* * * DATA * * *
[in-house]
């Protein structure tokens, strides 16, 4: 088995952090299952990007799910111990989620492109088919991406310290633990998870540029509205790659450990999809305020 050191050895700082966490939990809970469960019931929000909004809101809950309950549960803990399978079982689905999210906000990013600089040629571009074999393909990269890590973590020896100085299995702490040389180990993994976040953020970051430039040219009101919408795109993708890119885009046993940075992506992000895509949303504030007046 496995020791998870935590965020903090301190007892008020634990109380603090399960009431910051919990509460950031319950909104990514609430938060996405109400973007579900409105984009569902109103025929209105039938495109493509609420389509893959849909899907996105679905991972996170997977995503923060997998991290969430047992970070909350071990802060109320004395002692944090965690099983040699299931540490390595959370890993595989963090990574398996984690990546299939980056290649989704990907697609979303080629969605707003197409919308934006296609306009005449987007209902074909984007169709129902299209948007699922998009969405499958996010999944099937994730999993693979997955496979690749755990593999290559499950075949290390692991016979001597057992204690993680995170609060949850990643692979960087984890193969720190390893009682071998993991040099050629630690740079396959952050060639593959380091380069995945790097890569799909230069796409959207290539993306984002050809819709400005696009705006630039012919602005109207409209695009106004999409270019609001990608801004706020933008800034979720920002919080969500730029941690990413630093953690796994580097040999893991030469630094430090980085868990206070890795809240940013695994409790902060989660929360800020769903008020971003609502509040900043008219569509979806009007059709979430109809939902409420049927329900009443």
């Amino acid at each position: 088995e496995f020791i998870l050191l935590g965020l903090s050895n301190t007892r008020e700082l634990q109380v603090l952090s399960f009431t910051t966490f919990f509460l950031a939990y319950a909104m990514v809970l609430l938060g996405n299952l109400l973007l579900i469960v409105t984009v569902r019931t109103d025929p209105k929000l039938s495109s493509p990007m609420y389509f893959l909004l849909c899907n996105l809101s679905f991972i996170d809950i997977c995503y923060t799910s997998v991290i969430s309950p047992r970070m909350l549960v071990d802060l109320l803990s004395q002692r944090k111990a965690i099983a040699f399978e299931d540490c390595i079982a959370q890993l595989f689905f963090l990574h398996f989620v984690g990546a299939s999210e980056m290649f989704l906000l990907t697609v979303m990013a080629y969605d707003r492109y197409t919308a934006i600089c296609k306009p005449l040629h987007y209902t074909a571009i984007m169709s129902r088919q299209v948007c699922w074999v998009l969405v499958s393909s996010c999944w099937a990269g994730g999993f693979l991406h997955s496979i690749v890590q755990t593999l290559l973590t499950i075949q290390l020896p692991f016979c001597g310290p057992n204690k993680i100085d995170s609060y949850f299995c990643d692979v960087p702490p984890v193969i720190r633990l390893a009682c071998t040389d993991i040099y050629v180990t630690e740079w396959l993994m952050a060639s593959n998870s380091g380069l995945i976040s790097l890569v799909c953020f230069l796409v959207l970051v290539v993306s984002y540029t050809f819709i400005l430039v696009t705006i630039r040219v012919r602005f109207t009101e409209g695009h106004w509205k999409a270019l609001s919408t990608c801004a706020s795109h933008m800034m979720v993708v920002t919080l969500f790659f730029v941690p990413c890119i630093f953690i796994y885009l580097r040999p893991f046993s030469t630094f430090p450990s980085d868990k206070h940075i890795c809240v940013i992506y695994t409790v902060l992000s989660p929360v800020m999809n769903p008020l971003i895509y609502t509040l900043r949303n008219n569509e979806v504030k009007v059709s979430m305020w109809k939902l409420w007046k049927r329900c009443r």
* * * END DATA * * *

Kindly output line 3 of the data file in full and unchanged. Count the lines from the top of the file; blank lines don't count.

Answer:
């Amino acid at each position: 088995e496995f020791i998870l050191l935590g965020l903090s050895n301190t007892r008020e700082l634990q109380v603090l952090s399960f009431t910051t966490f919990f509460l950031a939990y319950a909104m990514v809970l609430l938060g996405n299952l109400l973007l579900i469960v409105t984009v569902r019931t109103d025929p209105k929000l039938s495109s493509p990007m609420y389509f893959l909004l849909c899907n996105l809101s679905f991972i996170d809950i997977c995503y923060t799910s997998v991290i969430s309950p047992r970070m909350l549960v071990d802060l109320l803990s004395q002692r944090k111990a965690i099983a040699f399978e299931d540490c390595i079982a959370q890993l595989f689905f963090l990574h398996f989620v984690g990546a299939s999210e980056m290649f989704l906000l990907t697609v979303m990013a080629y969605d707003r492109y197409t919308a934006i600089c296609k306009p005449l040629h987007y209902t074909a571009i984007m169709s129902r088919q299209v948007c699922w074999v998009l969405v499958s393909s996010c999944w099937a990269g994730g999993f693979l991406h997955s496979i690749v890590q755990t593999l290559l973590t499950i075949q290390l020896p692991f016979c001597g310290p057992n204690k993680i100085d995170s609060y949850f299995c990643d692979v960087p702490p984890v193969i720190r633990l390893a009682c071998t040389d993991i040099y050629v180990t630690e740079w396959l993994m952050a060639s593959n998870s380091g380069l995945i976040s790097l890569v799909c953020f230069l796409v959207l970051v290539v993306s984002y540029t050809f819709i400005l430039v696009t705006i630039r040219v012919r602005f109207t009101e409209g695009h106004w509205k999409a270019l609001s919408t990608c801004a706020s795109h933008m800034m979720v993708v920002t919080l969500f790659f730029v941690p990413c890119i630093f953690i796994y885009l580097r040999p893991f046993s030469t630094f430090p450990s980085d868990k206070h940075i890795c809240v940013i992506y695994t409790v902060l992000s989660p929360v800020m999809n769903p008020l971003i895509y609502t509040l900043r949303n008219n569509e979806v504030k009007v059709s979430m305020w109809k939902l409420w007046k049927r329900c009443r």